Waste policy: Great expectations for 2015

A recent paper published by FCC into the environmental positions of the main political parties suggests that regardless of the political landscape after May, there will be more of the same with little appetite for immediate change. It seems clear that the economy will be the overriding driver over the next 12 months on both a UK and a European Government level, argues director at 360 Environmental Phil Conran.

Waste regulation is only as effective as the enforcement that is applied, writes Conran

Waste regulation is only as effective as the enforcement that is applied, writes Conran

So what can we expect over the next 12 months that might have a significant short term impact?

January 1 heralds the start of the separate collection requirement dictated by the EU Waste Framework Directive. But a basic flaw in the regulations means that whilst collectors have to collect separately, in England, Wales and Northern Ireland, C&I waste producers don't have to separate for collection.

Wales intends to address this anomaly through further legislation in 2015, but Defra does not appear to be considering any regulatory change for England. The Environment Agency (EA) has now issued guidance on separate collections which appears to place a significant burden on waste operators to demonstrate compliance but there is no clear indication as to how TEEP should be interpreted and what compliance realistically means.

MRF Code of Practice (CoP) reporting will also start on 1 January. The MRF CoP is designed to improve the quality of both commingled recycling collections and of MRF output to markets. This should work alongside the separate collection requirements and encourage both councils and C&I collectors to move away from the 'take-all' commingled recyclables collections, but its impact is difficult to predict. In theory, the EA has the ability to put the MRF CoP, the separate collection and the waste hierarchy requirements together to force up both the quantity and the quality of recycling, especially from C&I sources, but current indications are that there is little appetite within the EA to apply this level of enforcement.

Learning lessons

In Scotland, the requirement to separate has been in effect since the beginning of 2014. They have applied a clear education and enforcement policy which England could do much to learn lessons from and it appears to be working.

The RDF market has raised some eyebrows with some high profile illegal storage cases causing concern over opportunistic abuse. The 'Call for evidence' response by Defra suggest that 2015 will see some welcome attempts to raise operator standards and quality requirements. Exports in general are under increasing scrutiny by the Agencies and it seems likely that quality standards will continue to be tightened in 2015, both by the enforcement bodies and those in the destination countries.

Increasing concern on end-destinations is being encouraged by the Resource Association and it would seem likely that 2015 will see potential repercussions from this as exports become more difficult and the lack of UK capacity takes its toll. The Packaging Regulations, for instance, that will see plastic targets jump by another 5%, could see PRN prices soar if the export markets are impacted by quality issues. This will become an increasing issue if the European Circular Economy package proposals are progressed.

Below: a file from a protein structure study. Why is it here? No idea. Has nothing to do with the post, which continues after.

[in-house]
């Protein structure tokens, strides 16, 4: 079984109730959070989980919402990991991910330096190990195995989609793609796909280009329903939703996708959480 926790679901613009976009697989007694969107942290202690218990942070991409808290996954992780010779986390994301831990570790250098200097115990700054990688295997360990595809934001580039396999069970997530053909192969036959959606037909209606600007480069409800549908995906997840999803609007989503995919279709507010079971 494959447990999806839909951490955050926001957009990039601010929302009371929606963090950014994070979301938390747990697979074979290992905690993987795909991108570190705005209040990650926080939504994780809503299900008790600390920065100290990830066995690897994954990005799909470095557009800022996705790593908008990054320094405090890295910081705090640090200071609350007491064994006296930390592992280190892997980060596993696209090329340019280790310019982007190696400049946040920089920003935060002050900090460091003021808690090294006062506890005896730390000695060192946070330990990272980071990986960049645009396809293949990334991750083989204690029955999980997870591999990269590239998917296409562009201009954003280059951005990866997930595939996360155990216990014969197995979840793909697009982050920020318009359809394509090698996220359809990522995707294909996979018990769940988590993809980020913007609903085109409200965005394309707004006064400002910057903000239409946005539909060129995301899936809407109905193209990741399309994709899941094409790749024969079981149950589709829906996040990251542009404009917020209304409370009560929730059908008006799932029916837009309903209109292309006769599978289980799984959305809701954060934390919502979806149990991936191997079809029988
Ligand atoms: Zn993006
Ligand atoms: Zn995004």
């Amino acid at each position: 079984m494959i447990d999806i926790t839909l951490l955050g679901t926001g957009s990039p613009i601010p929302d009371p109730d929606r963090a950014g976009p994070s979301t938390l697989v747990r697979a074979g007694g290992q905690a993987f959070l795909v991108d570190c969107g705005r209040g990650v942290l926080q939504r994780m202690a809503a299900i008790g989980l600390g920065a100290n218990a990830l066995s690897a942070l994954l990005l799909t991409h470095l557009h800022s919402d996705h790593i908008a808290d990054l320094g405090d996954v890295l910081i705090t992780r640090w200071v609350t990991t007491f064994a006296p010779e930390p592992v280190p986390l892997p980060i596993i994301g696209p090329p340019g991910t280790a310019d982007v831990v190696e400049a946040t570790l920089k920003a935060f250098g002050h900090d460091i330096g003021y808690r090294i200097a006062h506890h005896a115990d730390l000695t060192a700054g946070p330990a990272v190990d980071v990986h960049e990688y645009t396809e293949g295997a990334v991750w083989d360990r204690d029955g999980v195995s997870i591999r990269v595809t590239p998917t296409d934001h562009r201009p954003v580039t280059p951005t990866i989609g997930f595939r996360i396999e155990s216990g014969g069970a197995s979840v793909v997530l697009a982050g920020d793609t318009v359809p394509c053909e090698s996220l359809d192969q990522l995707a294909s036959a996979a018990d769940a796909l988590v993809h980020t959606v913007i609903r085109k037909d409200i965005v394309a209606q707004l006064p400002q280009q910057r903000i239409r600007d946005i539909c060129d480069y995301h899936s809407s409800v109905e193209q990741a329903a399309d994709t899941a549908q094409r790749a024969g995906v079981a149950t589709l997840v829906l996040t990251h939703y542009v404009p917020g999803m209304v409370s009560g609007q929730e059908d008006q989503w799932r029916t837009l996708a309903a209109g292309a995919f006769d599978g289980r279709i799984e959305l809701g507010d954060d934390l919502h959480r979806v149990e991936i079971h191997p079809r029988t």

'Stepping back'

The recent EFRA criticism of Defra for 'stepping back' from intervention highlighted the lack of strategic direction. Defra will be working in 2015 to look at how waste regulation needs to be adjusted to deliver targets, both existing and forthcoming. Fears over the ability to meet the 2020 household waste recycling target let alone the sharp increases proposed under the Circular Economy package suggests some lateral thinking is required. Part of that will be a review of the current PRN system which must look to see whether there is a limit as to what a short-term bridging mechanism can achieve. The fact that the UK depends on exports for nearly 50% of its packaging recycling must raise alarm bells for the further growth of 30% demanded by the Commission proposals.

Another area of change for next year may be the definition of waste and duty of care. Defra has committed to publish a revised Duty of Care Code of Practice in 2015 but there is also widespread agreement that current waste legislation inhibits reuse.

The recent 'Definition of Waste' discussion document issued by Defra raises questions and requests comments on how existing legislation can be reviewed to reduce barriers to reuse and SEPA is also known to be reviewing Scottish legislation on the same basis. Scotland and Ireland have already revised their DoC CoP and hopefully the revisions for England and Wales will provide a clearer position on low risk opportunities for reuse whilst applying a tighter process on high risk wastes and dubious operators.

But a common theme throughout all these potential changes is that regulation is only as effective as the enforcement that is applied. For investment in alternatives to the low cost option to be attractive, the market has to know that the Agencies will regulate on a fair and proportionate basis. Hopefully 2015 will also see not only improved regulation, but increased cooperation between industry and the regulators to create more efficient, effective and appropriate enforcement.

Phil Conran is director at 360 Environmental

This article first appeared in edie's sister title, LAWR. Read the latest digital issue here.


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| Circular economy | waste framework

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Waste & resource management
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